Additional features and benefits of the present invention will become apparent from the detailed description, figures, and claims set forth below.
The present invention is illustrated by way of example and not limitation in the accompanying figures and in which:
FIG. 1 shows an aerial intensity plot of isolated and periodic structures on a reticle.
FIG. 2 shows an example of a gate in a prior art logic device.
FIG. 3 shows a portion of a reticle according to the present invention.
FIG. 4 shows a complementary reticle for the reticle of FIG. 3 according to the present invention.
FIG. 5 shows a patterned resist layer formed using the reticles of FIG. 3 and 4.
FIG. 6 shows an alternative embodiment of the reticle of FIG. 3.
FIG. 7 shows a reticle according to the present invention used in the fabrication of a gate similar to that shown in FIG. 2.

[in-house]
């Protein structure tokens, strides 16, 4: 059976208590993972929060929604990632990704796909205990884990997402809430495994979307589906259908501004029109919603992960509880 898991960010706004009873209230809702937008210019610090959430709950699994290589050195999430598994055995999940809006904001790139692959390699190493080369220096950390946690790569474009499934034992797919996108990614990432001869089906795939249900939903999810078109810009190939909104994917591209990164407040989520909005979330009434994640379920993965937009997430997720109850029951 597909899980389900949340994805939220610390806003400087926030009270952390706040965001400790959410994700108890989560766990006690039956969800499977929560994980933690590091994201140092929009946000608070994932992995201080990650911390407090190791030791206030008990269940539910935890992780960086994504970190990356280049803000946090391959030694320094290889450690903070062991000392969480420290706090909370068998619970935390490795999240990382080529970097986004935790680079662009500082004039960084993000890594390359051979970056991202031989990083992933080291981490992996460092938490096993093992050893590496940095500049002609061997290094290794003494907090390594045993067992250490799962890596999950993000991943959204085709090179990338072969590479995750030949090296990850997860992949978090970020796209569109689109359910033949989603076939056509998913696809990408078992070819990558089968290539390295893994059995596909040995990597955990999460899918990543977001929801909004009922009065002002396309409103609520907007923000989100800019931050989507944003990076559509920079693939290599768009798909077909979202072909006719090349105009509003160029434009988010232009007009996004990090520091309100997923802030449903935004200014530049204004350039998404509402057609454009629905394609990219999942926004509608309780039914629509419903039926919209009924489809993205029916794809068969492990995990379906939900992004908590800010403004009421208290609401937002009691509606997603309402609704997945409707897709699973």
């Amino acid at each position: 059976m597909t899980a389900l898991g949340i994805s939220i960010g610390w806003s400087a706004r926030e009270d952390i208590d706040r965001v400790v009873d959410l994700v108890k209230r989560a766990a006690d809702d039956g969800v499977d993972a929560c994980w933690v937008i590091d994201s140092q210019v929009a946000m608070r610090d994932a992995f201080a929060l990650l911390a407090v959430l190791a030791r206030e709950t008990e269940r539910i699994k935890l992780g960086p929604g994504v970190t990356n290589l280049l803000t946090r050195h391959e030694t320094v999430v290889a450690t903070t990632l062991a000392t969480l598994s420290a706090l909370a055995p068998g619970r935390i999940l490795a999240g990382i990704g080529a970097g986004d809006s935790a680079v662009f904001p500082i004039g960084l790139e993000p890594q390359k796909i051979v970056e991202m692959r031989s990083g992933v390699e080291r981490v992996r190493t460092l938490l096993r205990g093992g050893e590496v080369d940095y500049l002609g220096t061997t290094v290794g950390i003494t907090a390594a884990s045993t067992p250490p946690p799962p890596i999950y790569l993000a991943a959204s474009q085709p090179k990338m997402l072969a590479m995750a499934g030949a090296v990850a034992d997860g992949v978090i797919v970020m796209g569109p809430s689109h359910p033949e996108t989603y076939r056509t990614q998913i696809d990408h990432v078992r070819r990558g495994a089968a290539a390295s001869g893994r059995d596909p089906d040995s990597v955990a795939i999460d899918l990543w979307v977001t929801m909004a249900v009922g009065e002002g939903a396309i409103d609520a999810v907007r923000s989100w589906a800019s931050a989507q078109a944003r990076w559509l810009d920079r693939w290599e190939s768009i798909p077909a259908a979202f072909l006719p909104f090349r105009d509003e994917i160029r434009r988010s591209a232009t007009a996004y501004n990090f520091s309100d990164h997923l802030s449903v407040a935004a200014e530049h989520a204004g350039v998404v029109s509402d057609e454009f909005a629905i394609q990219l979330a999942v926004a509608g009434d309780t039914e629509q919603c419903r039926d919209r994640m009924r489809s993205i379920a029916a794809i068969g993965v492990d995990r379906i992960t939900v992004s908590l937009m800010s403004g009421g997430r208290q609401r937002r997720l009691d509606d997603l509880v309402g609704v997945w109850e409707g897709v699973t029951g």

FIG. 8 shows a patterned resist layer formed using the reticle of FIG. 7 and a complementary reticle according to the present invention.
FIG. 9 shows an aerial intensity plot of a reticle and complementary reticle according to the present invention.
FIGS. 10-26 illustrate steps in the design of reticles according to the present invention.
A lithographic enhancement method and apparatus for isolated structures is disclosed. In the following description, numerous specific details are set forth such as specific materials, reticle patterns, dimensions, etc. in order to provide a thorough understanding of the present invention. It will be obvious, however, to one skilled in the art that the specific details need not be employed to practice the present invention. In other instances, well known materials or methods have not been described in detail in order to avoid unnecessarily obscuring the present invention.